Phyllis weiss haserot
Phyllis weiss haserot

President & Founder

212 593-1549


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The Power of Purpose Through a Generational Lens

We are witnessing a convergence of phenomena and trends that are bringing greater focus to corporate social responsibility (CSR) and a variety of more active players both seeking and accepting moral leadership in a variety of areas. While the Millennial and Gen Z interest and demand has been influential, people of all generational cohorts are responsible for this change.

The impetus for looking good and doing good and recognizing that doing good aids rather than decreases profitability can be attributed to transparency of actions both good and bad through social media as well as taking seriously issues such as climate change and most recently, sexual harassment.

The younger generations have been outspoken while pushing their employers and politicians in that direction for several years. Now business and philanthropy are paying more attention. “The American public wants CEOs to take a stand on issues,” said Susan McPherson, Founder/CEO of McPherson Strategies. Their stand so far has been less forceful than individuals, who are taking the leadership on the more extreme ends of the spectrum. “Corporations are taking the middle road,” according to Bruce Kogut, Director of Bernstein Center for Leadership and Ethics, at Columbia University. Yet on a daily basis in the last few months, we have reports of prominent and not so well known people being fired or suspended and demands for investigations on sexual harassment. As Nick Kristof in the New York Times wrote, firings have a much greater impact than sensitivity awareness, unconscious bias or other training.

Outrage, apologies and also denials are coming fast and furious across generational lines on this hottest issue of the moment. And the demand for transparency of opinions on a variety of issues is growing. Kogut, who teaches corporate social responsibility, said students want to know their professors’ personal views beyond the established curriculum.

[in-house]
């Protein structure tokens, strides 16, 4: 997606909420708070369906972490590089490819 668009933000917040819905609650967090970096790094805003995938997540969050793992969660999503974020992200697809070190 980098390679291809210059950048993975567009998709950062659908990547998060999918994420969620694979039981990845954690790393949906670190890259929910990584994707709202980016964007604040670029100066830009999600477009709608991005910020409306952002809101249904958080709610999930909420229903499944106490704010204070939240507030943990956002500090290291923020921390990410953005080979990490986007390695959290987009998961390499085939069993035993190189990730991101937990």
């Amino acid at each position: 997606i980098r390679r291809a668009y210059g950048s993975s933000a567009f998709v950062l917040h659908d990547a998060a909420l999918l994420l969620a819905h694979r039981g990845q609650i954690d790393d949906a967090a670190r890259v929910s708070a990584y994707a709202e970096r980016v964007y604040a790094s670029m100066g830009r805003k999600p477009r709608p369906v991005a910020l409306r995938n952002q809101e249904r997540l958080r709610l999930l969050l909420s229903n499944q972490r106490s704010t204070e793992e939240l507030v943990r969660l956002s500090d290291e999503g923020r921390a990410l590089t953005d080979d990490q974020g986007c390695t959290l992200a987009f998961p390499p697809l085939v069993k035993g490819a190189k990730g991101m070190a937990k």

Will corporations fill the gap on morality and ethics beyond the law if government doesn’t? Vanessa Garcia-Brito, Senior Director, communications and Partnerships, Global Community Impact (a mouthful of a title) said, “Everyone (not just Millennials and Gen Z) expects brands to stand for something” and to be clear on their stand. We are seeing a CSR, ethics and “appropriateness” focus from corporations internally on employees, not just externally.

On the philanthropy front, there is an expectation of impact-type investments to come from young people who hadn’t been involved before. From Baby Boomers to younger generations, more strategic philanthropy is expected with demand to measure impact coming from Gen Xers and Millennials now. New, younger investors are recognizing that purpose and profit are not mutually exclusive.

Given the mutual turmoil and current administration’s rapid efforts to undo much of the last administration’s changes that polls show the public wants to maintain, these issues will not wither away anytime soon. Thanks to The Atlantic magazine for the excellent conference on this topic on November 16th.

Please share your thoughts on these issues and your observations from a generational perspective. Do you see patterns? Let’s keep this essential conversation across the generations going. What a perfect opportunity and usage for #CrossGenerationalConversation!


© Phyllis Weiss Haserot 2017.

* The generational chronology for easy reference: Generations are defined by the similar formative influences – social, cultural, political, economic – that existed as the individuals of particular birth cohorts were growing up. Given that premise, the age breakdowns for each of the four generations currently in the workplace are approximately:

Learn about our *Generational Wisdom for Mentors and Mentees* programs as well as multi-generational team facilitation. Call 212-593-1549 or e-mail

For coaching, training and special programs on inter-generational challenges for and among 4 generations in the workplace and maximizing the potential of young professionals, call or email Phyllis for an exploratory talk or complimentary coaching session at 212-593-1549 or

Phyllis is available to speak at your organization or at firm retreats on inter-generational relations and organizational effectiveness topics. Call or e-mail for a list of topics or to custom-tailor your own.